‘Wear it Purple’ but where does change really happen?

6 minute read  27.08.2020

Established in 2010, ‘Wear it Purple’ was founded as a response to global stories of bullying, harassment, and suicides of rainbow young people.

Since then, it’s transformed into an international movement celebrating rainbow young people and has become a mainstay in the Diversity and Inclusion calendar of leading employers including MinterEllison.

Ben Henry is coming up to his first-year anniversary working at MinterEllison. The perfect time to reflect on his experience working for a top-tier law firm, and on a personal level, in the context of ‘Wear it Purple’ Day on 28 August, to reflect on how much has changed since his teenage years.

Like many businesses, schools and communities around the country, on 28 August, MinterEllison’s people will visibly acknowledge LGBTQ+ young people and their right to be proud of who they are, by wearing the colour purple to work; whether they’re in the office or working remotely.

A graduate in the Legal Operations team, Ben is at the forefront of taking a technology-based approach to the law. After graduating Melbourne University law school in mid-2019, Ben has made a conscious decision to be part of a ‘techno-lawyer’ team rather than pursuing a career practising traditional law. Ben is clearly not afraid to think differently and to see the upside of positive transformation in our profession.

He hasn’t always been in this position though. “Growing up in a rural community, it wasn’t an option to come out.” It wasn’t until he was at university, with the support of what he refers to as a strong queer community there, that Ben felt he could be open and proud about his sexuality. Now, as Co-lead of Community Engagement for PRIME, the firm’s LGBTQ+ network (Pride, Respect and Inclusion at MinterEllison), Ben is equally passionate about pursuing his career at a leading law firm, and playing a role in building an inclusive culture in the legal profession more broadly.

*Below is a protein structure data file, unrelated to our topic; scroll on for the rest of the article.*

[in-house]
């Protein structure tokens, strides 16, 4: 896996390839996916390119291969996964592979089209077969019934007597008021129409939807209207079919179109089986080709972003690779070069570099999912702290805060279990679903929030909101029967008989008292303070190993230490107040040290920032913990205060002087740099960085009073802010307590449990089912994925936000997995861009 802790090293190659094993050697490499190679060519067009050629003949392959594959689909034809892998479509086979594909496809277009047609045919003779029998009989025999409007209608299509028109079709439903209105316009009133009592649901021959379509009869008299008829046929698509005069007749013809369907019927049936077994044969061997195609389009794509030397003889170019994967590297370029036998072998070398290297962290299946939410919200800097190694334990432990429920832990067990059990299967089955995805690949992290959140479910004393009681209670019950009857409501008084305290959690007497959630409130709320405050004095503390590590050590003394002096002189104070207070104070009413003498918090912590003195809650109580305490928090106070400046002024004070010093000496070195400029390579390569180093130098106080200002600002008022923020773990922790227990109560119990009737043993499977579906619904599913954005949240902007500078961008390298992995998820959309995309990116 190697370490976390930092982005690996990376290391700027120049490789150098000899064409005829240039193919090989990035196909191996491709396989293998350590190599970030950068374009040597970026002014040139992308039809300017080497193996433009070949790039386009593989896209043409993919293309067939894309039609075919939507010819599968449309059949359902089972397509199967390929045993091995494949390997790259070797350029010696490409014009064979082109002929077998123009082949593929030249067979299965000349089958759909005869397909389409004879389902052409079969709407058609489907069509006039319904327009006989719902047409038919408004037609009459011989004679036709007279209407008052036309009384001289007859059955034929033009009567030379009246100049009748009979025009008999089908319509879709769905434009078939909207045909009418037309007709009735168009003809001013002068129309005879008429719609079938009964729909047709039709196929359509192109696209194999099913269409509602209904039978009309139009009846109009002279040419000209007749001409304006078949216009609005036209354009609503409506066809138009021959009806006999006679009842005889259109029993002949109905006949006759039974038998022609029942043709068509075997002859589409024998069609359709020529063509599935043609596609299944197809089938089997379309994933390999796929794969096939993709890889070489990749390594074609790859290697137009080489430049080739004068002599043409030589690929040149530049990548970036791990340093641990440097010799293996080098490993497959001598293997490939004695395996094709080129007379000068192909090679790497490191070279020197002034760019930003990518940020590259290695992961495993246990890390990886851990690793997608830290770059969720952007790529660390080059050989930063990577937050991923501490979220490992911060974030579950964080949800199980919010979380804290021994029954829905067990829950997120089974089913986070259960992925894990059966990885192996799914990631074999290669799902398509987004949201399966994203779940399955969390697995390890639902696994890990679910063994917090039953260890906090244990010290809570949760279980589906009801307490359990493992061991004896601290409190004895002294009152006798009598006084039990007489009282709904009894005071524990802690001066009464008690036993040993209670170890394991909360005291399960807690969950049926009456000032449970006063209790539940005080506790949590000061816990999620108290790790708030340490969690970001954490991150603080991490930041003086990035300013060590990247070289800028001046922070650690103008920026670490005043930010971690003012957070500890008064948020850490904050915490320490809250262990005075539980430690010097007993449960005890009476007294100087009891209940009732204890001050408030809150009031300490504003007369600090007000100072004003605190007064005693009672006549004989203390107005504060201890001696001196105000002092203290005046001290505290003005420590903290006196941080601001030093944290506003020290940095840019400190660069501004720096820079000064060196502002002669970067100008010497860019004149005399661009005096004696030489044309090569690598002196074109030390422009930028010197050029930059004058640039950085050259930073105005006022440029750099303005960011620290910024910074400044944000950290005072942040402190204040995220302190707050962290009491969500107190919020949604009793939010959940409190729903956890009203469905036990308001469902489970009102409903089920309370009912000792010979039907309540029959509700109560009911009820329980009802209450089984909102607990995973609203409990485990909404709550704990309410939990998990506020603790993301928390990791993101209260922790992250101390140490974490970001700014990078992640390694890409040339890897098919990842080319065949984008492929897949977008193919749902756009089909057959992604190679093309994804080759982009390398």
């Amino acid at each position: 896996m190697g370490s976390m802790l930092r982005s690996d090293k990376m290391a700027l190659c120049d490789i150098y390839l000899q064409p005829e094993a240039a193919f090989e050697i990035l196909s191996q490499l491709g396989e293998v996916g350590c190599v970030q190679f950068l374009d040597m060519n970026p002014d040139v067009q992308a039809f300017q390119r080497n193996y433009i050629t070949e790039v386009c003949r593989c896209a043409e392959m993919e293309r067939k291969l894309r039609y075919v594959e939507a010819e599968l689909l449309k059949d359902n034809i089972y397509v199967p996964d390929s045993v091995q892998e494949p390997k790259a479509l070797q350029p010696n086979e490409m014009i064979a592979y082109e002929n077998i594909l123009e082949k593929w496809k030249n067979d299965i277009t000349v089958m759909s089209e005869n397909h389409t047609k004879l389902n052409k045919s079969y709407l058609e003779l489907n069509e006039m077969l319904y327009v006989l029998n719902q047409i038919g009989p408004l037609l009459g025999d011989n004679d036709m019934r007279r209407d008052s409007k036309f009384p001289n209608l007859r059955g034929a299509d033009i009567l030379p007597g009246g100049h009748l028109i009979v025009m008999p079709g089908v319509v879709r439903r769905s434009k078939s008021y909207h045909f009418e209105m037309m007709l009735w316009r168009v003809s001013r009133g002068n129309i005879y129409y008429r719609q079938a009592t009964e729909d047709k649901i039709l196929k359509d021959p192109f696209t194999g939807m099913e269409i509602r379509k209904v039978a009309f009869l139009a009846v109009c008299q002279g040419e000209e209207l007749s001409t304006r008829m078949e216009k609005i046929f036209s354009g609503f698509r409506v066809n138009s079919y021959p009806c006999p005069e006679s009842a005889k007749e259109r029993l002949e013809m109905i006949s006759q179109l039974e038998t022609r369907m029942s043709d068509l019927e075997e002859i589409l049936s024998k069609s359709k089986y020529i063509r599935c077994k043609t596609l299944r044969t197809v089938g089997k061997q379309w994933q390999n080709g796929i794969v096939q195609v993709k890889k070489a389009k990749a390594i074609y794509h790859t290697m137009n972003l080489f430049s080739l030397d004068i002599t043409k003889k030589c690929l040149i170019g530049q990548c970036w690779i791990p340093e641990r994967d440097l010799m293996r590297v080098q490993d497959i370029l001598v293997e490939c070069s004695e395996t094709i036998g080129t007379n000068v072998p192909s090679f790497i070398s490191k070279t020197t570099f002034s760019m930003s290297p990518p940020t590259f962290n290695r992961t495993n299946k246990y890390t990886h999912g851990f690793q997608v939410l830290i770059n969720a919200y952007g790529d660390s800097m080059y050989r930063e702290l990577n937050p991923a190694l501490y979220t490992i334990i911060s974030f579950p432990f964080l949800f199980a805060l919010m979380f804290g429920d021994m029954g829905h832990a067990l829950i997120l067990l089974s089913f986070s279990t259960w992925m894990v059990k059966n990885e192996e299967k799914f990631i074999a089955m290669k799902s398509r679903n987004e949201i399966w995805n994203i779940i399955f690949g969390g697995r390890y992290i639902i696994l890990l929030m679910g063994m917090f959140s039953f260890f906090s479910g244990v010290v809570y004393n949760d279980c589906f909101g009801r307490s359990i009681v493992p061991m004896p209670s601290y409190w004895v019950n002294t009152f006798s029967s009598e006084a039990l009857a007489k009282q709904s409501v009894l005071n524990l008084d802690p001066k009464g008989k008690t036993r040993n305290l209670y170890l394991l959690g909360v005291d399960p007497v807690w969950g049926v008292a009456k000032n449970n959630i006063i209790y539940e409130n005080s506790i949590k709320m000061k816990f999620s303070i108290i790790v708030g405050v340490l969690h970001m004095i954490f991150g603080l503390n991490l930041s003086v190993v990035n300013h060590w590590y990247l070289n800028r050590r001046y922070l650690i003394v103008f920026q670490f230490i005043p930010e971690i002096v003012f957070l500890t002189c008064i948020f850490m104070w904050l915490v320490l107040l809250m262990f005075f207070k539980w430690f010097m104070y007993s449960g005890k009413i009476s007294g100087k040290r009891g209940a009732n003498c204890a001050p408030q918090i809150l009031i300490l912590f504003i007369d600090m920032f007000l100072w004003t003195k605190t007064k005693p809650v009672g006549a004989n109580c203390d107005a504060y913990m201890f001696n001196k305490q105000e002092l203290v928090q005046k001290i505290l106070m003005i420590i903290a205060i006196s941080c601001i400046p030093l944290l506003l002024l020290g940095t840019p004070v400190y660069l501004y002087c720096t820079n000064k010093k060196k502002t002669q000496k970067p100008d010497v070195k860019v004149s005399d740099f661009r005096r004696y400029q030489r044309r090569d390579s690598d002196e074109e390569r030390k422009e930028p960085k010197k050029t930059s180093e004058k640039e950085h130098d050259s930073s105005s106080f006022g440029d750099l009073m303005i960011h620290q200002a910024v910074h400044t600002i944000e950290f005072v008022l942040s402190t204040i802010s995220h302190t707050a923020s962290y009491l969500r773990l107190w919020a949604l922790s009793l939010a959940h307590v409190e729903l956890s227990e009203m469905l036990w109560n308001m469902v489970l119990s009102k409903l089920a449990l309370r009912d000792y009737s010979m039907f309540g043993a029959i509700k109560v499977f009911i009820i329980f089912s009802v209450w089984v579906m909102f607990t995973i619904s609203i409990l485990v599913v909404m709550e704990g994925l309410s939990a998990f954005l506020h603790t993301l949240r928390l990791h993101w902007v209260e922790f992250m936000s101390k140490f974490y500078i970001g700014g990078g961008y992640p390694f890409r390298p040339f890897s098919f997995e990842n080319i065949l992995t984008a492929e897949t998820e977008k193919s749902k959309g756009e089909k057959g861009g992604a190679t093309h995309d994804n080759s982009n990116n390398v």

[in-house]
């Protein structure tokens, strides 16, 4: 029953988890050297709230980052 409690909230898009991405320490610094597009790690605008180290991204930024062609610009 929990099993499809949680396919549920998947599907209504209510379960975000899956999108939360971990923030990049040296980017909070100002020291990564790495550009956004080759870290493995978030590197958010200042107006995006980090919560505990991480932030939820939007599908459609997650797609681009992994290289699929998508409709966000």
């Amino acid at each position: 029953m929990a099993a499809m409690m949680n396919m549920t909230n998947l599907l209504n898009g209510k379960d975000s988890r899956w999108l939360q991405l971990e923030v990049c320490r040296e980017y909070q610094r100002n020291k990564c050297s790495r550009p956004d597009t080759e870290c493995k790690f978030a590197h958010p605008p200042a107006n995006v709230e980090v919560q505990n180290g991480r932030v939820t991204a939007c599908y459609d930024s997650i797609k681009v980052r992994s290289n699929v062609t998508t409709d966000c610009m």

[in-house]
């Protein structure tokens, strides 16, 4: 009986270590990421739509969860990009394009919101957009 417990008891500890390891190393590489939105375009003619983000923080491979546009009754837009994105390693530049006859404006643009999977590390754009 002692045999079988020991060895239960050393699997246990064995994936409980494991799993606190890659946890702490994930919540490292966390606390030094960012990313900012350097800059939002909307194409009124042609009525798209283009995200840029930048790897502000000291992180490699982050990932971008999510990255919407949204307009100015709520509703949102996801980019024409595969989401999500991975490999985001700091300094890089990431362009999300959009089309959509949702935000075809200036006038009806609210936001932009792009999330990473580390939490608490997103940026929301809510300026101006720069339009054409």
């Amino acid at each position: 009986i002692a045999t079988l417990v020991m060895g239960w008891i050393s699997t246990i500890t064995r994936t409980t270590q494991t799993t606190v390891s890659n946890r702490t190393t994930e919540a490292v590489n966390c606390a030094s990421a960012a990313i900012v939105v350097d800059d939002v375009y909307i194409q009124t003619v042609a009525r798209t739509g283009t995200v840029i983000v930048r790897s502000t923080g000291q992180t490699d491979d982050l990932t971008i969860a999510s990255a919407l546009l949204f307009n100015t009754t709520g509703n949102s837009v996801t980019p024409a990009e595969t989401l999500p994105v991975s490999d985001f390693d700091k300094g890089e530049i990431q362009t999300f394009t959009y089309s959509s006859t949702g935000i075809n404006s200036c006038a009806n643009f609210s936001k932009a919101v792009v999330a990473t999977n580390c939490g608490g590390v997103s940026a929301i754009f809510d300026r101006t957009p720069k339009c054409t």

He’s quick to add however, that his experience is by no means universal. “Not everyone has had the same experience as me; they haven’t had the social capital to benefit from the changes that have been happening in our community.”

Naomi Graham, another graduate in the firm, feels that working at MinterEllison


you really can bring your whole self to work; I have no anxiety about being myself.


Naomi’s connection to ‘Wear it Purple’ Day is personal. Identifying as a lesbian, Naomi even worked for the cause before joining the firm as a summer clerk at the end of 2018.

Harking back to her first interview with a partner at MinterEllison, she remembers seeing a ‘Wear it Purple’ poster on the wall on her way out. “From the very beginning, MinterEllison has always been super inclusive. I’ve had some experience with other law firms, worked in hospitality and in other places, and it’s the most inclusive workplace I’ve ever been in.” It clearly factored into her decision to join the firm and stay on as a paralegal before starting as a graduate. For Naomi, awareness and education are key to continuing to build understanding in all workplaces.